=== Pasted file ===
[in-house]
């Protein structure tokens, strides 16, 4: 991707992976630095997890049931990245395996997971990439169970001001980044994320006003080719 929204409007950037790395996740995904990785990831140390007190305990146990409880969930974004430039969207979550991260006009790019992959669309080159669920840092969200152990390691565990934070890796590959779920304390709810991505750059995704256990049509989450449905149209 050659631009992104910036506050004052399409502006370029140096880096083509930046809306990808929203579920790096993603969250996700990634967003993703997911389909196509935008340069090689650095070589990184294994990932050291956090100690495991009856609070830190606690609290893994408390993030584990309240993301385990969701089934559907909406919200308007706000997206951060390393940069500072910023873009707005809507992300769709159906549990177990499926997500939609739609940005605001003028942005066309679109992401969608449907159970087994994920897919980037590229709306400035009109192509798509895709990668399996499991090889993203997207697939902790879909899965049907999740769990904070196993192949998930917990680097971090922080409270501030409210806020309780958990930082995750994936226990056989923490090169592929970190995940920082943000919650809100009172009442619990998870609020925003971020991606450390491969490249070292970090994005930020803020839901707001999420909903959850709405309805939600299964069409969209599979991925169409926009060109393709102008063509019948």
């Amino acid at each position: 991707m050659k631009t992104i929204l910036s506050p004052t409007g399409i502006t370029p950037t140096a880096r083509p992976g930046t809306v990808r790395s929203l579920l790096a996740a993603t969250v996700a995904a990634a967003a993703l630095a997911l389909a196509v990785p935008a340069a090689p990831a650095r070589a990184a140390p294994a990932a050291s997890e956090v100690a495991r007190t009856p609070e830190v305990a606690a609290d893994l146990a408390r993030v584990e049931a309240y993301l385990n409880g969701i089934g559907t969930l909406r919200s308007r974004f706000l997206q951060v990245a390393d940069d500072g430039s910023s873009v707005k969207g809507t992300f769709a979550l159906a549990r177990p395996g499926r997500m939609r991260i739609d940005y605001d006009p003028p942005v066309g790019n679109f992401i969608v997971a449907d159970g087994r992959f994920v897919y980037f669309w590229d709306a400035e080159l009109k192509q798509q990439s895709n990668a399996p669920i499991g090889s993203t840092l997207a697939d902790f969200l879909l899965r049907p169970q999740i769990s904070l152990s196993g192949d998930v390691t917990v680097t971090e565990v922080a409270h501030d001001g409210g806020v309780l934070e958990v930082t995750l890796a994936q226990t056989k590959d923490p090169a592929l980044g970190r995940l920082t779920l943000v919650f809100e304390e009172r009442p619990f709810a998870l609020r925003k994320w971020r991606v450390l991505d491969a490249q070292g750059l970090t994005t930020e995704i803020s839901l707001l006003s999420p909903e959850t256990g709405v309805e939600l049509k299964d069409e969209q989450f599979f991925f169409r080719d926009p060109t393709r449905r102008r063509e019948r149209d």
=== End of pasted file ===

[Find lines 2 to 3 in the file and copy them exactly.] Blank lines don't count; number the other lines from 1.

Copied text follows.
């Protein structure tokens, strides 16, 4: 991707992976630095997890049931990245395996997971990439169970001001980044994320006003080719 929204409007950037790395996740995904990785990831140390007190305990146990409880969930974004430039969207979550991260006009790019992959669309080159669920840092969200152990390691565990934070890796590959779920304390709810991505750059995704256990049509989450449905149209 050659631009992104910036506050004052399409502006370029140096880096083509930046809306990808929203579920790096993603969250996700990634967003993703997911389909196509935008340069090689650095070589990184294994990932050291956090100690495991009856609070830190606690609290893994408390993030584990309240993301385990969701089934559907909406919200308007706000997206951060390393940069500072910023873009707005809507992300769709159906549990177990499926997500939609739609940005605001003028942005066309679109992401969608449907159970087994994920897919980037590229709306400035009109192509798509895709990668399996499991090889993203997207697939902790879909899965049907999740769990904070196993192949998930917990680097971090922080409270501030409210806020309780958990930082995750994936226990056989923490090169592929970190995940920082943000919650809100009172009442619990998870609020925003971020991606450390491969490249070292970090994005930020803020839901707001999420909903959850709405309805939600299964069409969209599979991925169409926009060109393709102008063509019948």
């Amino acid at each position: 991707m050659k631009t992104i929204l910036s506050p004052t409007g399409i502006t370029p950037t140096a880096r083509p992976g930046t809306v990808r790395s929203l579920l790096a996740a993603t969250v996700a995904a990634a967003a993703l630095a997911l389909a196509v990785p935008a340069a090689p990831a650095r070589a990184a140390p294994a990932a050291s997890e956090v100690a495991r007190t009856p609070e830190v305990a606690a609290d893994l146990a408390r993030v584990e049931a309240y993301l385990n409880g969701i089934g559907t969930l909406r919200s308007r974004f706000l997206q951060v990245a390393d940069d500072g430039s910023s873009v707005k969207g809507t992300f769709a979550l159906a549990r177990p395996g499926r997500m939609r991260i739609d940005y605001d006009p003028p942005v066309g790019n679109f992401i969608v997971a449907d159970g087994r992959f994920v897919y980037f669309w590229d709306a400035e080159l009109k192509q798509q990439s895709n990668a399996p669920i499991g090889s993203t840092l997207a697939d902790f969200l879909l899965r049907p169970q999740i769990s904070l152990s196993g192949d998930v390691t917990v680097t971090e565990v922080a409270h501030d001001g409210g806020v309780l934070e958990v930082t995750l890796a994936q226990t056989k590959d923490p090169a592929l980044g970190r995940l920082t779920l943000v919650f809100e304390e009172r009442p619990f709810a998870l609020r925003k994320w971020r991606v450390l991505d491969a490249q070292g750059l970090t994005t930020e995704i803020s839901l707001l006003s999420p909903e959850t256990g709405v309805e939600l049509k299964d069409e969209q989450f599979f991925f169409r080719d926009p060109t393709r449905r102008r063509e019948r149209d």